22 July 2011
Corker Binning article on criminal cartel offence reform proposals
In an article in New Law Journal, David Corker, partner, Corker Binning, responds to the government’s proposals on the reform of the criminal cartel offence.
David Corker responds to the criminal cartel offence reform proposals
Drastic change to the UK competition regime was proposed by the government in its March 2011 consultation paper. In relation to the criminal cartel offence under the Enterprise Act 2002 (EnA 2002), the government set out four options for reform, all of which included the removal of the dishonesty requirement from the offence in order to make it easier to prove in court. But is this the best approach and is it too soon to be proposing such a radical change?
Prosecutions to date
Eight years after the commencement of the criminal cartel regime, only two cases have come to court. The first prosecution, Marine Hose  4 CMLR 148, posed no legal or evidential difficulty for the Office of Fair Trading (OFT). All the defendants had already committed and bound themselves to an antecedent US plea agreement in relation to every aspect of their criminality, even to the extent that their deference met with the disapproval of the Court of Appeal. The Court said “we have our doubts as to the propriety of a US prosecutor seeking to inhibit the way in which counsel represents their clients in a UK court”. So Marine Hosewas a pushover for the OFT and, as such, offers no guidance whatsoever for any issue concerned with the nature of the offence and the ability of the OFT to act as an effective prosecutor.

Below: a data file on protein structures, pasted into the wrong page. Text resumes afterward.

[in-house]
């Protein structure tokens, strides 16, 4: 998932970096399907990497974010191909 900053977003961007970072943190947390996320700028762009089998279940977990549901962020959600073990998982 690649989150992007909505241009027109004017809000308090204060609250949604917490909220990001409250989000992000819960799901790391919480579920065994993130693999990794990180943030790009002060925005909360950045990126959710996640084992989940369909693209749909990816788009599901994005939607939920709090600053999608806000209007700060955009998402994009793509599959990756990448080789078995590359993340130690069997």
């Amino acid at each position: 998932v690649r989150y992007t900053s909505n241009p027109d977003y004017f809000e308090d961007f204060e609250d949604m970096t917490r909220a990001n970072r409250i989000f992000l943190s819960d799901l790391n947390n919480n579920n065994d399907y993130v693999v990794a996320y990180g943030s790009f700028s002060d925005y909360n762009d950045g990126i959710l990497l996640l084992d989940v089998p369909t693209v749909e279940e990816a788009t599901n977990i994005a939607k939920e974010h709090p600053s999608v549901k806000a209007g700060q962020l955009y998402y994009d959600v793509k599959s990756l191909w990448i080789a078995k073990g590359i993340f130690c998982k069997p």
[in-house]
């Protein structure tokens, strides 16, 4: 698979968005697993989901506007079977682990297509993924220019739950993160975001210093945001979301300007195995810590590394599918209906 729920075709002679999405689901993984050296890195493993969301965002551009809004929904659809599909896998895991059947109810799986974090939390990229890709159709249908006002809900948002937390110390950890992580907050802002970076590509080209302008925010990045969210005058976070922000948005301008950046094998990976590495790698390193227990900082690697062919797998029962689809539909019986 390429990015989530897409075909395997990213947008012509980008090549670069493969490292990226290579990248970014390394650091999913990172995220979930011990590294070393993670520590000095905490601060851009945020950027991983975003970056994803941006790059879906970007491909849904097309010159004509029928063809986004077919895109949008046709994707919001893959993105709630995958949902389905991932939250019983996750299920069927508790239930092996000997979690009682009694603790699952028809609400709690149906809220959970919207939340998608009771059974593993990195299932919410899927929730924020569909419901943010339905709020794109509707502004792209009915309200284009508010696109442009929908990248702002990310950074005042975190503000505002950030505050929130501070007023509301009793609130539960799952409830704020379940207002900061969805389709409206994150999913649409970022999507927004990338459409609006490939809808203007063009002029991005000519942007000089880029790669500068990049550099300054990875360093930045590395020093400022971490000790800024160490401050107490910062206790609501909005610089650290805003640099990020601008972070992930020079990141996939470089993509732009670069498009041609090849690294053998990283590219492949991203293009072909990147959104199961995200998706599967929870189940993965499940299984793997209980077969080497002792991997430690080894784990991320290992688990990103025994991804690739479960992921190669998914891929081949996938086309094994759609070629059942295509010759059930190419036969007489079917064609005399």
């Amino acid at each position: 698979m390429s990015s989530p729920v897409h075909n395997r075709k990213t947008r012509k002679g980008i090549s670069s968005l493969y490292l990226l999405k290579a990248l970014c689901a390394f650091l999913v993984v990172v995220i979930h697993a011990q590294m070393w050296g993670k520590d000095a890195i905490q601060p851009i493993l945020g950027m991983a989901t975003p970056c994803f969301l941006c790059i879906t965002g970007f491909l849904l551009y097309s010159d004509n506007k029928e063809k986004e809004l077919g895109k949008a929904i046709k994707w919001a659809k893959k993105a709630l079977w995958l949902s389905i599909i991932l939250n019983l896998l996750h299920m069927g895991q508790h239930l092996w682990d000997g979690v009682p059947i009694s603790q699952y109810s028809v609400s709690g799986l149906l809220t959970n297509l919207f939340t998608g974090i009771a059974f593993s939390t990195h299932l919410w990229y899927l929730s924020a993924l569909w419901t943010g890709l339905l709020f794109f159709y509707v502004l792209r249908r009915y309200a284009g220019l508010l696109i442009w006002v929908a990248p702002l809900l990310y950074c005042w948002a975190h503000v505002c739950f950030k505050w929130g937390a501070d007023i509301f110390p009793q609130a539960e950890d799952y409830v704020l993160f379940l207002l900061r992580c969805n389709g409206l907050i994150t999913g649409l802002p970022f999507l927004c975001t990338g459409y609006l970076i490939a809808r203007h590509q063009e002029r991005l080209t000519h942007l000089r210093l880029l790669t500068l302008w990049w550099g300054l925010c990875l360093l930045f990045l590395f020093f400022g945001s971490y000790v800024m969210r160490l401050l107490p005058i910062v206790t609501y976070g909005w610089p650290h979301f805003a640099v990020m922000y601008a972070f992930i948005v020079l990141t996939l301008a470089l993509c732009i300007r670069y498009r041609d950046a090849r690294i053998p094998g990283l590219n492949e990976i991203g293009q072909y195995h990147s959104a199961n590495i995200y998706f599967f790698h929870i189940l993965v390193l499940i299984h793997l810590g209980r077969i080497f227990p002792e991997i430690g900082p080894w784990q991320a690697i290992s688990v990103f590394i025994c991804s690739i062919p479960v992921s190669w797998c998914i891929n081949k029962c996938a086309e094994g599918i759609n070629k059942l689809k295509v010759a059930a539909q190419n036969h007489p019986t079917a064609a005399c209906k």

The second prosecution, the BA/Virgin case (R v George  EWCA Crim 1148,  4 All ER 984), is the first and only occasion that the OFT has prosecuted the cartel offence without a guilty plea. The trial, scheduled to open in April 2010, would therefore have been the first opportunity for a judge and jury to consider the issue of dishonesty in the context of the offence. But within a month of the trial’s opening the OFT’s case spectacularly collapsed. The cause of this setback was nothing to do with any difficulty of evidence or with the wording of the offence. Since then the OFT has stated that it has other criminal cartel investigations underway although none of these has yet reached the courts.